25 December 2005

A Unitarian Christmas

Imagine a flat table top, without legs, held in several people's hands, with a circle drawn in the middle of it, and a smooth round ball atop it. Even a slight imbalance will make the ball fall off the table and onto the ground. Yet, the people holding it like the ball to roll everywhere it can within the circle. Occasionally, the ball drifts slightly out of the circle, but quick tilting almost always corrects the lapse and everyone playing this game agrees not to notice when it does. This is what it feels like to attend a Unitarian Christmas Eve service.

The Unitarian Church, whose mission statement seems to be the proclamation of welcome to all with which Reverend Mike Morran (of the First Unitarian Society of Denver) opened the service, despite having Christian roots, treads a delicate path designed not to severely offend anyone's religious beliefs. It is a church service that could weather the First Amendment's establishment clause.

Fair enough. The Unitarian Church has long been a church of compromise. Many couples come to it as a resolution of the fact that they come from different faiths. To some extent it serves that role in my own family. My wife wants to have involvement in a church community, and has some vestigial Christian attachments, although she does not strictly hew to the evangelical leaning Presbyterian faith in which she was raised. I am, as you probably know, a pretty strictly secular humanist (although the American Humanist Association, of which I am a member, in a confused fit of self-pique calls itself a "religious" humanist association) with little place for a church of any kind in my life and little room in my life for the careful nurturing of mystical possibility that I associate with the Unitarian Church. Still, the Unitarian Church is the one church where I can feel somewhat comfortable with the children going irregularly and seeing as "their church." It is less dogmatic than most churches, isn't Christian - even if it has people who consider themselves Christians in it, and promotes a moral code and ethical philosophy with which I generally agree.

The 5 p.m. service on Christmas Eve was true to type.

The sanctuary is devoid of any specifically identifiable Christian, Jewish, Muslim or Buddhist symbols, although wreaths and candles arguably have ambiguous animist/pagan connotations. The five sided room avoids easy comparisons to the usual Christian Nave or a six sided Star of David, yet isn't a regular polygon and has each wall as a broken line rather than a complete one, and hence avoids clear identification with Wiccan Magik as well.

Much of the music was absolute (i.e. instrumental music without lyrics) leaving it open to interpretation and played by a string quartet (which also is not a musical form with strong religious traditions attached to it). Vivaldi's "Winter" and selections from the Nutcracker Suite, both seasonal works which one generally thinks of as secular, and in one case a tune that most people associate with Christmas, Greensleeves, was identified by its pre-Christian appropriation title rather than by the carol it is associated with What Child is This?. Likewise, several of the carols sung had verses more obviously religious in content strategically omitted for length (Unitarians seem to prefer two or three verse hymns to the four plus verse hymns preferred by Lutherans).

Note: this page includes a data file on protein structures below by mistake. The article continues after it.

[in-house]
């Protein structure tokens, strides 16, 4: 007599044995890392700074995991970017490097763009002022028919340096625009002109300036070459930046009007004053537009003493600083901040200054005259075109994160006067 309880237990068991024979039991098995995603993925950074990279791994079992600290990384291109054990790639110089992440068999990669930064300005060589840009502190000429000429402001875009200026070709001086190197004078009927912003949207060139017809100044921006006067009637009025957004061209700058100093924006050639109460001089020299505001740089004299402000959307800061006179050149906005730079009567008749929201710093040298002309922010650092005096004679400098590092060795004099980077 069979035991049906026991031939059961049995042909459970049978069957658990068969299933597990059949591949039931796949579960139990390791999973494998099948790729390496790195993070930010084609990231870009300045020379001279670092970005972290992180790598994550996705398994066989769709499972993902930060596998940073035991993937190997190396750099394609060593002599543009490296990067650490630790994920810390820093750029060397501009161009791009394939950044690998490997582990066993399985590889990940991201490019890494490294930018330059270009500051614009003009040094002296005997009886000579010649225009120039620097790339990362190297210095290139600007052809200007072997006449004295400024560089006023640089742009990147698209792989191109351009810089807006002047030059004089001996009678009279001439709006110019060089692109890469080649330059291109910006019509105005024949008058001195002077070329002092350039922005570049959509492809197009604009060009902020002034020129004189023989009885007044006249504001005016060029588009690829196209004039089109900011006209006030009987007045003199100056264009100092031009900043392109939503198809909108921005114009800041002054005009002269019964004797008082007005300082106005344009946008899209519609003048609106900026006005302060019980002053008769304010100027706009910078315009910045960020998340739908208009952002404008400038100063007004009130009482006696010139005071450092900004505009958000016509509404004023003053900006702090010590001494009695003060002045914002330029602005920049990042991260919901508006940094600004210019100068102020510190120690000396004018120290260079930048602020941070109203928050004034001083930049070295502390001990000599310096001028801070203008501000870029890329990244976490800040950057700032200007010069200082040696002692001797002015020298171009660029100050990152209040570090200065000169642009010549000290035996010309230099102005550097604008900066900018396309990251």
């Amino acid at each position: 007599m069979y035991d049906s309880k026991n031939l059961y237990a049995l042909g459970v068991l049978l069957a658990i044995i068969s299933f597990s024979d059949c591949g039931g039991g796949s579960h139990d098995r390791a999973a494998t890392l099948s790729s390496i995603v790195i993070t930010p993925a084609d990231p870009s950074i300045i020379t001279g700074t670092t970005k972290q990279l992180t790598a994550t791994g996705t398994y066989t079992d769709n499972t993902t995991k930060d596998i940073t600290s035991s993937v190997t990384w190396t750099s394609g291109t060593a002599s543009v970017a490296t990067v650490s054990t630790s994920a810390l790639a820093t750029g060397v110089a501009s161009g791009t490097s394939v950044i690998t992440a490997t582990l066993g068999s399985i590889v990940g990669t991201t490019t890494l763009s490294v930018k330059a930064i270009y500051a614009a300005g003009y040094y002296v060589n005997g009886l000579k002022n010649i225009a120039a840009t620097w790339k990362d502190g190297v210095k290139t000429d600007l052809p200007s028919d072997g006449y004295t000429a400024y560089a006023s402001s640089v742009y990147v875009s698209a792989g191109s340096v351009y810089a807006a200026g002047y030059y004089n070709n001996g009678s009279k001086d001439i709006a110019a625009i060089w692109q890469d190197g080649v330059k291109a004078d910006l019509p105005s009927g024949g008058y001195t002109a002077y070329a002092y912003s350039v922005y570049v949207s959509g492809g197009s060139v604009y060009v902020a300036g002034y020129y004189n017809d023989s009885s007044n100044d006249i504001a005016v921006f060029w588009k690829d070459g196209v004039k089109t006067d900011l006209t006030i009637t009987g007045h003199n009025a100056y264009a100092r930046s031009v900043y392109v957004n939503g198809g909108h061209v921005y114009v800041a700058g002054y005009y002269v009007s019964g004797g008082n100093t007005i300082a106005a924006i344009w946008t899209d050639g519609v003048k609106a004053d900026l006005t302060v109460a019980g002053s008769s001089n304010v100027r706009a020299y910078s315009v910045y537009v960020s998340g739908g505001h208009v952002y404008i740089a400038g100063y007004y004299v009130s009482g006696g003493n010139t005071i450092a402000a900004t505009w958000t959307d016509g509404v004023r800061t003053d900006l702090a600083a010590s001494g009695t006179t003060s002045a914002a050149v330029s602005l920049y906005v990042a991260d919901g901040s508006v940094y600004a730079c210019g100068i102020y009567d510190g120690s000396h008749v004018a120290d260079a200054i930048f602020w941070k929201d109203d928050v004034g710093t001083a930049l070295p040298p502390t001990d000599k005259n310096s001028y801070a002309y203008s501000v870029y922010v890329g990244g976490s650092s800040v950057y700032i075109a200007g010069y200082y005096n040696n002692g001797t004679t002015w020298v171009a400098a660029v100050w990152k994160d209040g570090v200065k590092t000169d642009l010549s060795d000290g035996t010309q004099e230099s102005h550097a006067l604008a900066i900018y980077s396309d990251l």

Christmas was honored as "a Festival of Giving and Sharing", "a Festival of the Birth of Jesus", "a Festival of Mid-Winter", and "a Festival of Joy" in that order with a candle lit to mark each aspect. The Christmas Story was read, with attribution to Matthew and Luke, but without its designation as a Gospel or citation to Biblical chapter and verse, and in one of the looser translations of that text that I have heard. The minister's mediation could have come from Carl Sagan almost as easily as it could have from an ordained minister. Several of the readings wouldn't have made much sense unless you had some familiarity with Winter Solstice traditions, even as the readings didn't necessarily demand that you embrace those traditions as your own beliefs. Indeed, the Unitarian's dance is to a large extent made possible with its lack of "credo" (i.e. "I believe"). It presents information, rather than demanding assent, the vast majority of the time. It offers a Christmas "Story", rather than "the Good News."

Studied ambiguity and complex compromise extended beyond the service itself. Most congregants, even those who were presenters for the evening to offer readings to the church, wore neither the traditional "Sunday Best" that I grew up with when I attended church -- I'm not sure that I saw more than one or two men in a traditional suit and tie, nor the slovenly Saturday clothes of true casual wear. Instead, the full range of "dressy casual" and "casual Friday" wear was in evidence.